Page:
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- - Slow down a super fast trot and canter?! (http://www.horseforum.com/horse-training/slow-down-super-fast-trot-canter-192818/)
Slow down a super fast trot and canter?!
I've been riding my friends little Thoroughbred mare recently because she can't ride and doesn't want her horse to sit for a year, and this mare is super fast. (She has never been raced either!) Her trot and canter are too fast, she does not respond to half halts, she's all go and no woah. She doesn't exactly stop with rein contact she just likes to throw her head. Her owner has a technique that works with her half seat but I ride western and don't plan on sitting that way the whole time. My question is what should I try to slow this girl down? My thought was do some circles but she can do fast tiny circles with those tiny legs of hers, it's crazy. I'd like to get her to be a nice calm (and NORMAL) riding horse when the owner can get back on. She'll probably only be ridden 2-3 times a week because I have 2 of my own mares to ride as well. Another boarder might ride as well so i'd like to share techniques that work.
Please help! :)
I don't know this mare personally, so what help I can give is limited, especially since it's pretty difficult via internet.... But, I'll try! An important question to answer is does she get hotter with more work, or does she tire out? It might help to take her into the round pen and try to find out whether she gets more and more worked up with work, or if she just has a lot of energy/ stamina and needs a lot of warm up. Try lounging her and seeing how she behaves afterwards. Push her a bit and try to feel for her limits. Hot horses generally fall into two categories, where they either need to be calmed down with slow consistent work or just need to get out and let loose some of their piss and vinegar. There's a thread on here about galloping a hot and fast horse, by QHriderKE, and it might help you out- her mare was pretty fast and she wanted to know if breezing her might help, but it turned out she did very well with slower work and a job to do and engage in.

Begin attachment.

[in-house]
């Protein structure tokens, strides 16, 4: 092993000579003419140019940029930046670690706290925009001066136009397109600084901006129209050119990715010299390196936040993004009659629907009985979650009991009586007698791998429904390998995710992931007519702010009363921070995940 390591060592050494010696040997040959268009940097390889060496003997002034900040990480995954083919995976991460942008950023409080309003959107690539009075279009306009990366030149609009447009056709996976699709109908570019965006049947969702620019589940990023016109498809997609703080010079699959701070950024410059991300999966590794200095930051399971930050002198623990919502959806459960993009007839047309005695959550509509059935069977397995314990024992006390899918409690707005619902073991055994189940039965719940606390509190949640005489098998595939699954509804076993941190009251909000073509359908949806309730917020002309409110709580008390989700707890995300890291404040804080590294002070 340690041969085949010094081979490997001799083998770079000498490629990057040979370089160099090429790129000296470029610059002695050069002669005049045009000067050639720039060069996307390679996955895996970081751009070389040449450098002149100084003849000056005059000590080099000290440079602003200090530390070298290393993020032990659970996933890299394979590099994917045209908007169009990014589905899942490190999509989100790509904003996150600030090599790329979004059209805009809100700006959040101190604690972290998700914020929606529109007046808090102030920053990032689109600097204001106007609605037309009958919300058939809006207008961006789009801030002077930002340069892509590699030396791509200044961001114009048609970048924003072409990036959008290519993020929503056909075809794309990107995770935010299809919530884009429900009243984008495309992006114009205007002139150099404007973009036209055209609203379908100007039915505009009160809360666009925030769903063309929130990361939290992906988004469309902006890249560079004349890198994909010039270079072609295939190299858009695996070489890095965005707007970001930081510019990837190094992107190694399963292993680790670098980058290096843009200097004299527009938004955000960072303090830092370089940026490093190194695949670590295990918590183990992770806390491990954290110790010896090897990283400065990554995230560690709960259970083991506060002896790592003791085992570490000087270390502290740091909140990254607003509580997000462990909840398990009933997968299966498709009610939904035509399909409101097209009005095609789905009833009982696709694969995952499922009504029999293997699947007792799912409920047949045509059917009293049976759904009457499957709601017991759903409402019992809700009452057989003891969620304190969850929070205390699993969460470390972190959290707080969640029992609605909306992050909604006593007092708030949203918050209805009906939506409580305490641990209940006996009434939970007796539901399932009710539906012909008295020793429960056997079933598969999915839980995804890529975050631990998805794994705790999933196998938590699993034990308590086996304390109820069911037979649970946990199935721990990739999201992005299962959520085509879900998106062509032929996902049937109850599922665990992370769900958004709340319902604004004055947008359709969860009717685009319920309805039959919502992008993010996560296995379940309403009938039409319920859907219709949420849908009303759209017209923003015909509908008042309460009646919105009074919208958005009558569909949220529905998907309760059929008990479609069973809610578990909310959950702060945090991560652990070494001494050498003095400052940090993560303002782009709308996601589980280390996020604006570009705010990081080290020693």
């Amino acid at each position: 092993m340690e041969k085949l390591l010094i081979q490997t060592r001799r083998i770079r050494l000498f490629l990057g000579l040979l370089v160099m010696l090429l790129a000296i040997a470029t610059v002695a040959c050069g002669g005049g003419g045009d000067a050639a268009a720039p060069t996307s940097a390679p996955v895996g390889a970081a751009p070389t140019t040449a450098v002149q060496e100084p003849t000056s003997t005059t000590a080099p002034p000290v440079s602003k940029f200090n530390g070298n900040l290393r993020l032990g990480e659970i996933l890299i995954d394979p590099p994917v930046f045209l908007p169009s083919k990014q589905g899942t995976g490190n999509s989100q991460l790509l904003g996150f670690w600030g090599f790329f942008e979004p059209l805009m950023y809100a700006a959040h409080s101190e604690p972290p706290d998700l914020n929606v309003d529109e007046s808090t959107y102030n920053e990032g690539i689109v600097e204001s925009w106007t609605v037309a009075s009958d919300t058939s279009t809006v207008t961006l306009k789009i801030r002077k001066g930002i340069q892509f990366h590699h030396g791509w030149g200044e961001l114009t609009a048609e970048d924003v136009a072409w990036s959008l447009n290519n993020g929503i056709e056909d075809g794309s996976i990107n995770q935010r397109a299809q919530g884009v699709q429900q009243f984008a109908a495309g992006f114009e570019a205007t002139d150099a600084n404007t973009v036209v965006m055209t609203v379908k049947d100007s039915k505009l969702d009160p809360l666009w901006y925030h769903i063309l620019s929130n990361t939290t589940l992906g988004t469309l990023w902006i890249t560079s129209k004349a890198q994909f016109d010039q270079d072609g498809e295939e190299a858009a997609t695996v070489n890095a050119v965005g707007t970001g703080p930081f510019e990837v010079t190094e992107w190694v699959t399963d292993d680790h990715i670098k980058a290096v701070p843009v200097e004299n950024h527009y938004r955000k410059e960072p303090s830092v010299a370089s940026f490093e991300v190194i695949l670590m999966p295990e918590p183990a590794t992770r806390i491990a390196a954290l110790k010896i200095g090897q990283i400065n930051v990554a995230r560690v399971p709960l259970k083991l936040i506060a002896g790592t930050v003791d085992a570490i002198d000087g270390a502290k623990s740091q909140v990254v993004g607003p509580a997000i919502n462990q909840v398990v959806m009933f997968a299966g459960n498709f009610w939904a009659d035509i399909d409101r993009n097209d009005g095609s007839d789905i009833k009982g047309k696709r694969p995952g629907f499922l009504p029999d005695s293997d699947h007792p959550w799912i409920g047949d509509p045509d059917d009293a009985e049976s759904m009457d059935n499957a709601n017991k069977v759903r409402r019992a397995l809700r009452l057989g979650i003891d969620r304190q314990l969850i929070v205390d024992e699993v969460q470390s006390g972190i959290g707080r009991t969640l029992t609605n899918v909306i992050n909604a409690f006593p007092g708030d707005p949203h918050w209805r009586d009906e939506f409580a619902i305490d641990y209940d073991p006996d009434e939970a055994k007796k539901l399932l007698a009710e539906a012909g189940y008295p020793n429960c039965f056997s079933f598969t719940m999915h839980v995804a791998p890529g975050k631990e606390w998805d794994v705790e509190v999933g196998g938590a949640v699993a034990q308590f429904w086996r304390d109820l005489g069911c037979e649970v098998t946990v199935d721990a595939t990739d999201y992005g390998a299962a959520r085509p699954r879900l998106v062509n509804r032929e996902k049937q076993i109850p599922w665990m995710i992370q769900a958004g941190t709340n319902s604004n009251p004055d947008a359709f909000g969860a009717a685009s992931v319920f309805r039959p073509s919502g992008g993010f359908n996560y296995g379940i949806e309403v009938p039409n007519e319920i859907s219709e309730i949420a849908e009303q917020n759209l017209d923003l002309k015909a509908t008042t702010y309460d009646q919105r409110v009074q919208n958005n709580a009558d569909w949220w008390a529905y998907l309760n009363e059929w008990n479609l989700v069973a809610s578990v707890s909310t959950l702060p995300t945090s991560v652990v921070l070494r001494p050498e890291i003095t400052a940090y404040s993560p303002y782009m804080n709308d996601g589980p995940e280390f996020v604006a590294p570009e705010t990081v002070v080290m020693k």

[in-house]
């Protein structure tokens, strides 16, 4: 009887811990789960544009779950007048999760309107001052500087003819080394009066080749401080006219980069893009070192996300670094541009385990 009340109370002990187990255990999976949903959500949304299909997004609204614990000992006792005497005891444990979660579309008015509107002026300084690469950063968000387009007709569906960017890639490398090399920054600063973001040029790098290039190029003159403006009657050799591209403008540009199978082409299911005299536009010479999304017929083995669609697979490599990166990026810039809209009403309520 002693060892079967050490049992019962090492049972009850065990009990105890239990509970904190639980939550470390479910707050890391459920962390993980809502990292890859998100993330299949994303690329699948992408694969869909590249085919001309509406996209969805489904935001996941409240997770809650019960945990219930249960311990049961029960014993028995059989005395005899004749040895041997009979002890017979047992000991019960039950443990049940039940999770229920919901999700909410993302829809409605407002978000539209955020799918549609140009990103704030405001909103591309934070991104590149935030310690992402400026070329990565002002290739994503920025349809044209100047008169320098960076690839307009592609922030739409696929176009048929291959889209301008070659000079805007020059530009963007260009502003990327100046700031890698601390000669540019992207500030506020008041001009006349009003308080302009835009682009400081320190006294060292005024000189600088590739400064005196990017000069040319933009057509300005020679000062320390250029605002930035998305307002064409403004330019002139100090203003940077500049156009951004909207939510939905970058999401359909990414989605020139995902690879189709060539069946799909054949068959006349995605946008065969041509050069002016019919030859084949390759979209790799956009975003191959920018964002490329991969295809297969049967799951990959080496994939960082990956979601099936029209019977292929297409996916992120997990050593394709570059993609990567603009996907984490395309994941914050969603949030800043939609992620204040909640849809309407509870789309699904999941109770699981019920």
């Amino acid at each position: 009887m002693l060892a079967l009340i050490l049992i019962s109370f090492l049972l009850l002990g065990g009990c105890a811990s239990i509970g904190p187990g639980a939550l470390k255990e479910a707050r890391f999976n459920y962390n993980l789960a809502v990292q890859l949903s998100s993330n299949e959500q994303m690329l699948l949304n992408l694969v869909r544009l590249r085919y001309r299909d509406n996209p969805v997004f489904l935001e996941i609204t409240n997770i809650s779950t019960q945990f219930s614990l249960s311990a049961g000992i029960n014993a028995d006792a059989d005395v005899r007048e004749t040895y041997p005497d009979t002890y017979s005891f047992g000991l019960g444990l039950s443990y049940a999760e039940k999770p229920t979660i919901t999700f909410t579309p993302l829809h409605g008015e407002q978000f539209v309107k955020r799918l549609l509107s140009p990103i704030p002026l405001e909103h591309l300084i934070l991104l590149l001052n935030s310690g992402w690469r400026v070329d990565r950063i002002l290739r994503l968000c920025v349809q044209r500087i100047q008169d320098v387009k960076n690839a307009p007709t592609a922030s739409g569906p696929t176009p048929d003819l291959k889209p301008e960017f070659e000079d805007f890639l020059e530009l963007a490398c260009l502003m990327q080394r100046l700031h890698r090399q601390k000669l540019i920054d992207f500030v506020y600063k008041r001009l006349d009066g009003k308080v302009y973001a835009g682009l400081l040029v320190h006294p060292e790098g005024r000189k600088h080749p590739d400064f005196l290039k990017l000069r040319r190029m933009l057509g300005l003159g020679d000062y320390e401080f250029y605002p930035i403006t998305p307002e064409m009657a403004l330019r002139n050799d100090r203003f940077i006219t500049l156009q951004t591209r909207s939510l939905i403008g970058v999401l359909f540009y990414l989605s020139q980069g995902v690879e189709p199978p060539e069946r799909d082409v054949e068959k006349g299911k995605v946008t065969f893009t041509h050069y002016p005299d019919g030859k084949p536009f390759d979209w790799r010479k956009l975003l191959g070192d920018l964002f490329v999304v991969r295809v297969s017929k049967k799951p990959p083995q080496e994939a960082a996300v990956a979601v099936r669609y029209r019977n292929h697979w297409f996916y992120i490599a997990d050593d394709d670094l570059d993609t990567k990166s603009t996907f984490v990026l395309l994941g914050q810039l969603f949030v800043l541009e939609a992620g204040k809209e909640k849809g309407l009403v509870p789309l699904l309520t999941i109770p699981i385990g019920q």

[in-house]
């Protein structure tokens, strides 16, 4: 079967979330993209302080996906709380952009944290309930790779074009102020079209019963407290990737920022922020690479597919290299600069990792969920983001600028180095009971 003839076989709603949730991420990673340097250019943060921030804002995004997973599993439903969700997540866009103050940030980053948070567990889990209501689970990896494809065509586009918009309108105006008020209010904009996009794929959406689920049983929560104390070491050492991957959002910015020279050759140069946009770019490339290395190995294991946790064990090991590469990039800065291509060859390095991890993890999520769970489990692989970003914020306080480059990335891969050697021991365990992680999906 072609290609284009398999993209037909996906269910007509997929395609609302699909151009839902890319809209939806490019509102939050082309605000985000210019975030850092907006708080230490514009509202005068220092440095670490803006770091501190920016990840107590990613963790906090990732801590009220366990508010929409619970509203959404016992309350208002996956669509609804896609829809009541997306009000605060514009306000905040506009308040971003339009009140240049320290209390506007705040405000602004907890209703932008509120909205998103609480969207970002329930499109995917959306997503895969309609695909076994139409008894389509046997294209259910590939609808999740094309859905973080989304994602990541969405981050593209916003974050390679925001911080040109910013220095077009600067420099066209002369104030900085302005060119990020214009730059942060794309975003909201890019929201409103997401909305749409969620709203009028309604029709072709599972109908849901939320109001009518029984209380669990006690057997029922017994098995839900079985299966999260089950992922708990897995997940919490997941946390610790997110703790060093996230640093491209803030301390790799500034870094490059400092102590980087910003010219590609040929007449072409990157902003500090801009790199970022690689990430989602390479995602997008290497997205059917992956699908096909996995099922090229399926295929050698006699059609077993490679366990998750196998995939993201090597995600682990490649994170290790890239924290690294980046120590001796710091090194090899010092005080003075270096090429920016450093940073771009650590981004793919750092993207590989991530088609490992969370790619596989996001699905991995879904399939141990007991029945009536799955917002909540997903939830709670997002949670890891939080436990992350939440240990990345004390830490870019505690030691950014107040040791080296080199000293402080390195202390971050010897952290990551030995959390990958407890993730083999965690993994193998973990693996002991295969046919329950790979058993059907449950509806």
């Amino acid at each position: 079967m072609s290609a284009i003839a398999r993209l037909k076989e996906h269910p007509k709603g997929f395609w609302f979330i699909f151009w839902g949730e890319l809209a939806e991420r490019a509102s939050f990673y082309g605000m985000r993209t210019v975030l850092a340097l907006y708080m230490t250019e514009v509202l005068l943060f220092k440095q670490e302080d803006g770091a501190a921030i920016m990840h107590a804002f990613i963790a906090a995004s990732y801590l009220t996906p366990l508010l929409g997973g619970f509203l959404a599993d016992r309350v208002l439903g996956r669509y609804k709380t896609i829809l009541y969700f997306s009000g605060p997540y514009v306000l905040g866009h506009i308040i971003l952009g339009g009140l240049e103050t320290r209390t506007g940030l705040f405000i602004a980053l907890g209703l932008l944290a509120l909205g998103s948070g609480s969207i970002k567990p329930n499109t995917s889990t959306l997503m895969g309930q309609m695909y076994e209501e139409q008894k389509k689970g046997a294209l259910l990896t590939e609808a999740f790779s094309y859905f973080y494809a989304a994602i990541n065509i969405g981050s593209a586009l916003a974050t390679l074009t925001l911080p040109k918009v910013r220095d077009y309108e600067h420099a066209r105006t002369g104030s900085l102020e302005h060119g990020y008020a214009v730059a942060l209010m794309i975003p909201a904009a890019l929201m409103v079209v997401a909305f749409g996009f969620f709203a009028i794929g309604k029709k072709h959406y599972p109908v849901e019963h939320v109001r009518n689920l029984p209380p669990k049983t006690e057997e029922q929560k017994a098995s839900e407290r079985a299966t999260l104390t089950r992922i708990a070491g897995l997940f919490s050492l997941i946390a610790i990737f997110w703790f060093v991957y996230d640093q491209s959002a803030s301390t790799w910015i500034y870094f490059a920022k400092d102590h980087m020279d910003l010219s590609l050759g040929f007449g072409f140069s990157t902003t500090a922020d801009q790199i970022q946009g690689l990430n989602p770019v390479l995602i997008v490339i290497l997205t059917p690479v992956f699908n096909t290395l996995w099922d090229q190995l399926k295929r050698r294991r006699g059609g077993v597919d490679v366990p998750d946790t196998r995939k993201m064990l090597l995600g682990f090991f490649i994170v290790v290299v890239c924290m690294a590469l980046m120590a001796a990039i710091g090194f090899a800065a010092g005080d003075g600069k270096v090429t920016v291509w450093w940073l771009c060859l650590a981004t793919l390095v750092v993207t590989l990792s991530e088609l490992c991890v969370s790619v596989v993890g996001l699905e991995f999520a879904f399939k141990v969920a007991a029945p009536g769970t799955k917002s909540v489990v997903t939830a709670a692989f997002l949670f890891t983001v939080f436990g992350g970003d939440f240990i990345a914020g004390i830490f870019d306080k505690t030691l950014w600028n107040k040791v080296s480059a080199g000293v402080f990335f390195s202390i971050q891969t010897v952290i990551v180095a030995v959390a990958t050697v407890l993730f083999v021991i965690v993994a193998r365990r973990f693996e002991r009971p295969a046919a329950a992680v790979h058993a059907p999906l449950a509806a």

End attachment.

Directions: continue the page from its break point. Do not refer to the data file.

I actually really like circles for hot and forward horses, the key is to engage her mind while you're doing them. Don't just whip her into a circle, make her stay balanced and round. If she wants to fall into the circle and make it tight, push her back out with your inside leg and some outside rein. Keep her moving forward, if that's what she wants- just make sure that every move she makes is on YOUR terms, not hers.
After i've been cantering around for a bit she slows down, but only by a little bit, not completely. I will try the lunging and try the slow work and see how that goes! I will need to work on balancing our circles as well, a couple of the horses I ride like to lean in with their shoulders, I was told to use the inside leg, but what else should I be doing? Thank you!
Then again she does get grain daily and doesn't ride as often maybe she is super hyped up too!
I take it she was at the track, but not raced?? So she has no training. The tempos of her trot are very much influenced by the rider's posting and balance. The rider must LEAD her, NOT follow. And the contact must not end up being a water skiing match. Ideally this is a job for a very experience trainer. And certainly no canter before the trot is established. In walk, on a circle, you can pulse the (outside aids) and think slow/down. Two seperate pulses (times to her gait). Expect little reward much. Half halts come later, and for sure circles help to slow the horse w/o the rider pulling.
The fact that the horse throws the head is typical of horses of the track (where only hands have been used), and also because the riders hands are too low and fixed at the withers (so the bit acts on the bars of the mouth).